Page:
You have some launch gigs coming up, what will the band consist of?
This is exciting … the launch at the Groove Bar (Crown Casino) on Sunday, September 29 and we have a 9 piece band. Andrea has the guys from her band, The Funky Hitmen who are an amazing brass section and we have our main band, a lot of them from Ballarat and they’re great players. Geoff Achison used some of them on his last album. So big show at Crown and then the week after that we have an album launch show at the Cabaret Club in Ballarat as a six piece and then Summerfield Winery and Andrea and I have performances on the Blues Train, Bendigo Blues Festival, as a duo and as a six piece as well as being the after party band.

Do you hope to take this music back to America and perform?
The good thing is that it has just been released over there and sitting at number #4 on the soul and blues airplay chart and we’ve had some great reviews coming in. We have our eyes on Europe. Last time when Andrea and I got a lot of heat on our albums, we never got to go over and play so that is something we want to make sure we do this time and hit some of these festivals that are biting and make the most of the buzz that is happening around the release.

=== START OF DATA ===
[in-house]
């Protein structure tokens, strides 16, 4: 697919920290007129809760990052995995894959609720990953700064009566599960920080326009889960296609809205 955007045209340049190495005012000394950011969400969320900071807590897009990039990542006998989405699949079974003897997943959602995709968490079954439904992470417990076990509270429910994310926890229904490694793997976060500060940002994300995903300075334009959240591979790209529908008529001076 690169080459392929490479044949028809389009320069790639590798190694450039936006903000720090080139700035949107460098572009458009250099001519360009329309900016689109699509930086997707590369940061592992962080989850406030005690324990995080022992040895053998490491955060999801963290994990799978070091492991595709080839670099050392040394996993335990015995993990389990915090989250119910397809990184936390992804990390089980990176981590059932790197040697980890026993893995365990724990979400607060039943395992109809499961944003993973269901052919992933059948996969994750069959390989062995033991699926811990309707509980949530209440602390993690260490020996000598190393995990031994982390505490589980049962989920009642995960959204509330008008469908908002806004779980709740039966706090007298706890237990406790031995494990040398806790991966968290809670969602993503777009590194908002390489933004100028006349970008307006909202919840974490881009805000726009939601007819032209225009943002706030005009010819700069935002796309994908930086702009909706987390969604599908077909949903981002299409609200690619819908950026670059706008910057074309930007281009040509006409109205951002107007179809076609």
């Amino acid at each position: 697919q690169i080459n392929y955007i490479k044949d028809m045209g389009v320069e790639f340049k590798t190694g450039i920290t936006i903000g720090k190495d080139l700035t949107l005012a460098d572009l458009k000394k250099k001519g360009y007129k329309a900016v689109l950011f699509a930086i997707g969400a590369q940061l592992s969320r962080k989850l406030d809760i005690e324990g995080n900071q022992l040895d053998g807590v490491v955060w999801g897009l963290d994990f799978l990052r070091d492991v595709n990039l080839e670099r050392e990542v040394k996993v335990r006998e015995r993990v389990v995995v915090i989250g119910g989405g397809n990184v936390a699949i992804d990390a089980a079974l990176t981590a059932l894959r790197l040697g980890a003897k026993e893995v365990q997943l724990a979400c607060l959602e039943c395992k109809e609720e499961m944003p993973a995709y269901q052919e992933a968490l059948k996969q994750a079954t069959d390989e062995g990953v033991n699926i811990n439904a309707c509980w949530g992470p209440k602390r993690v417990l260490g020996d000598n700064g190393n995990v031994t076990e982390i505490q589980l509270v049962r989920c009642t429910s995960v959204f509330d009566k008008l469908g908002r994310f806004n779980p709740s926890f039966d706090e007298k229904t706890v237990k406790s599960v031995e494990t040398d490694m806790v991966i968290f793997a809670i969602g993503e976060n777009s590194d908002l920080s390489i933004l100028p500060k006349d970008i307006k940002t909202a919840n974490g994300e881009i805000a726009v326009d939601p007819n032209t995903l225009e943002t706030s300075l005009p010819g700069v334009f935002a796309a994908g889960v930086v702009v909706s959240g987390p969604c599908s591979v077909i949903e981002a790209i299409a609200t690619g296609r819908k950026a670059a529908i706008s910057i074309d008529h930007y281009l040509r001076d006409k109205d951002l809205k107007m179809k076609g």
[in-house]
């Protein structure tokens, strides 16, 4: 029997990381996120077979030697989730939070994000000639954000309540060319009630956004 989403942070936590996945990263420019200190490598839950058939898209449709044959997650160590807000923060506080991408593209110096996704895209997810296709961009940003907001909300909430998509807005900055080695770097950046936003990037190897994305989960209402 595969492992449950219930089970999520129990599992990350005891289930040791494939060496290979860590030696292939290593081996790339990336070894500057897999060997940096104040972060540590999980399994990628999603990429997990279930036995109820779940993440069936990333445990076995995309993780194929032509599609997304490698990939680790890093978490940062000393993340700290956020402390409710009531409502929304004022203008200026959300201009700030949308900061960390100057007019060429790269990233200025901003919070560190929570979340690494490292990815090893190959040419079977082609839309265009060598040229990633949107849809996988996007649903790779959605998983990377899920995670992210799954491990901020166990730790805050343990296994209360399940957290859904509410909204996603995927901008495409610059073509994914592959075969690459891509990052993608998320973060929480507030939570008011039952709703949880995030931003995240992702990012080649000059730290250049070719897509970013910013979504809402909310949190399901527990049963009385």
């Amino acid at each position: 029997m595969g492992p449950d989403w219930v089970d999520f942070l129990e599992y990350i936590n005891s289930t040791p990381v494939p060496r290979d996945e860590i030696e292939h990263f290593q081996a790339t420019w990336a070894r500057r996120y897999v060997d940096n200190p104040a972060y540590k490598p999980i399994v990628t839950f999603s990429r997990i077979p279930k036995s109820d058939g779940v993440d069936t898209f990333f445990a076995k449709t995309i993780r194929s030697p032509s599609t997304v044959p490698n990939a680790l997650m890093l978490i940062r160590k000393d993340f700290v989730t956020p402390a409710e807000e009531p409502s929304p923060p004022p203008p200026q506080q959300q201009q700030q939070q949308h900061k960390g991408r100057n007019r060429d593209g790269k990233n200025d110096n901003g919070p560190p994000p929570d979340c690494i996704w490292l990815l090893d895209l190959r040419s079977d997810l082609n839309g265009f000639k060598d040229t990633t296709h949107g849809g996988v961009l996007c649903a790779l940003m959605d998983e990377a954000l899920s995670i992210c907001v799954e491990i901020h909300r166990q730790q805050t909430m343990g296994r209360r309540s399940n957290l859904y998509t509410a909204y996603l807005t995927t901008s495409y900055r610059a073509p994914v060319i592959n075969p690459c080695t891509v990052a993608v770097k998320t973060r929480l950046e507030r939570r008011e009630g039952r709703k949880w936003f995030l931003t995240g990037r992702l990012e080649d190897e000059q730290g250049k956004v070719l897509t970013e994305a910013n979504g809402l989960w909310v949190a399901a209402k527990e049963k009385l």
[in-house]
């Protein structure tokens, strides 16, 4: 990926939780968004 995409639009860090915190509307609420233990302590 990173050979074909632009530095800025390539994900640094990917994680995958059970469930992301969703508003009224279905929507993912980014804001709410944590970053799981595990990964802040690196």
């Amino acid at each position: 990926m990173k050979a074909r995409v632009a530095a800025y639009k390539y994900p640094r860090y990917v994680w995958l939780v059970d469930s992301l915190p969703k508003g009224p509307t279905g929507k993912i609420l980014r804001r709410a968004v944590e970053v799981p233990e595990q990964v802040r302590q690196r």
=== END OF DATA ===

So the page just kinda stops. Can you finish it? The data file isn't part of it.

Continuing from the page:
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SUNDAY 29TH  – McNaMarr Project – “Holla N Moan” Album Launch 9-11 8 piece band – Groove Bar @ Crown Melbourne – Free Entry


SATURDAY 5TH 8PM – McNaMarr Project – Ballarat Album Launch – The Cabaret Club Ballarat

SATURDAY 12TH- McNaMarr Project – Paella in The Pyranese @ Summerfield Winery

SATURDAY 19TH- McNaMarr Project – The Blues Train Queenscliff

SUNDAY 20TH 3PM – McNaMarr Project – Federation Square Blues Festival – The Paddock, Federation Square Melbourne 3pm


FRIDAY 8TH, 9TH, 10TH- McNaMarr Project – Bendigo Blues Festival

SATURDAY 30TH- McNaMarr Project – Mount Gambier Blues Festival


TUESDAY 10TH 8PM – McNaMarr Project – MBAS House Of Blues Feature Act – Flemington Bowls Club 8pm – Free Entry

SUNDAY 29TH 3PM- McNaMarr Project – Hotel Warrnambool – 3pm – Free Entry